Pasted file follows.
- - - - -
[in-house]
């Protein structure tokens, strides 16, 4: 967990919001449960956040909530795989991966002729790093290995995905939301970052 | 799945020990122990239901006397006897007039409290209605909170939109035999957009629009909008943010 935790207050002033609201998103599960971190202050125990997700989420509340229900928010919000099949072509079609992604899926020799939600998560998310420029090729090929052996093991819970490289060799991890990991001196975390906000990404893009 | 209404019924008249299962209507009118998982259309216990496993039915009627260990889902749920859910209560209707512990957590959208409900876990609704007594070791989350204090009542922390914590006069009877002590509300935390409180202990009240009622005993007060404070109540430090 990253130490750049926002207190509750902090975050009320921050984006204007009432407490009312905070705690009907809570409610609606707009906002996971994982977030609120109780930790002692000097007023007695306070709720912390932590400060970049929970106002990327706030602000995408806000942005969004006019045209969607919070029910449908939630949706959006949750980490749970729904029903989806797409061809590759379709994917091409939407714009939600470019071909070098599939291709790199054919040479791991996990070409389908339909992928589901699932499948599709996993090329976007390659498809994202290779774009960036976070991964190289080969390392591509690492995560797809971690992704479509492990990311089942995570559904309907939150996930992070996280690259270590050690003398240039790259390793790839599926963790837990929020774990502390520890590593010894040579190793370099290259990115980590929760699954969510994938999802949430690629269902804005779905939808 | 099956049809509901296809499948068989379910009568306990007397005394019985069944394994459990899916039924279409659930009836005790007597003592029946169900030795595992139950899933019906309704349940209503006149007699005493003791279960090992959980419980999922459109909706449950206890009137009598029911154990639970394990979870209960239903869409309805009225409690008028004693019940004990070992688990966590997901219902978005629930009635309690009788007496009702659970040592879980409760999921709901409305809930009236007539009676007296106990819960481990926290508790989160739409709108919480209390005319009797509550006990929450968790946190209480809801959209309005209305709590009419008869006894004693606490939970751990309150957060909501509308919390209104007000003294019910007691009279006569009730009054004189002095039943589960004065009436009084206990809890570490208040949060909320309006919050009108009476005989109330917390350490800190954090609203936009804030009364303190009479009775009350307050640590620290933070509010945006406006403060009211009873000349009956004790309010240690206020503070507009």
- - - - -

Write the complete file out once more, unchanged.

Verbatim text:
[in-house]
């Protein structure tokens, strides 16, 4: 967990919001449960956040909530795989991966002729790093290995995905939301970052 | 799945020990122990239901006397006897007039409290209605909170939109035999957009629009909008943010 935790207050002033609201998103599960971190202050125990997700989420509340229900928010919000099949072509079609992604899926020799939600998560998310420029090729090929052996093991819970490289060799991890990991001196975390906000990404893009 | 209404019924008249299962209507009118998982259309216990496993039915009627260990889902749920859910209560209707512990957590959208409900876990609704007594070791989350204090009542922390914590006069009877002590509300935390409180202990009240009622005993007060404070109540430090 990253130490750049926002207190509750902090975050009320921050984006204007009432407490009312905070705690009907809570409610609606707009906002996971994982977030609120109780930790002692000097007023007695306070709720912390932590400060970049929970106002990327706030602000995408806000942005969004006019045209969607919070029910449908939630949706959006949750980490749970729904029903989806797409061809590759379709994917091409939407714009939600470019071909070098599939291709790199054919040479791991996990070409389908339909992928589901699932499948599709996993090329976007390659498809994202290779774009960036976070991964190289080969390392591509690492995560797809971690992704479509492990990311089942995570559904309907939150996930992070996280690259270590050690003398240039790259390793790839599926963790837990929020774990502390520890590593010894040579190793370099290259990115980590929760699954969510994938999802949430690629269902804005779905939808 | 099956049809509901296809499948068989379910009568306990007397005394019985069944394994459990899916039924279409659930009836005790007597003592029946169900030795595992139950899933019906309704349940209503006149007699005493003791279960090992959980419980999922459109909706449950206890009137009598029911154990639970394990979870209960239903869409309805009225409690008028004693019940004990070992688990966590997901219902978005629930009635309690009788007496009702659970040592879980409760999921709901409305809930009236007539009676007296106990819960481990926290508790989160739409709108919480209390005319009797509550006990929450968790946190209480809801959209309005209305709590009419008869006894004693606490939970751990309150957060909501509308919390209104007000003294019910007691009279006569009730009054004189002095039943589960004065009436009084206990809890570490208040949060909320309006919050009108009476005989109330917390350490800190954090609203936009804030009364303190009479009775009350307050640590620290933070509010945006406006403060009211009873000349009956004790309010240690206020503070507009």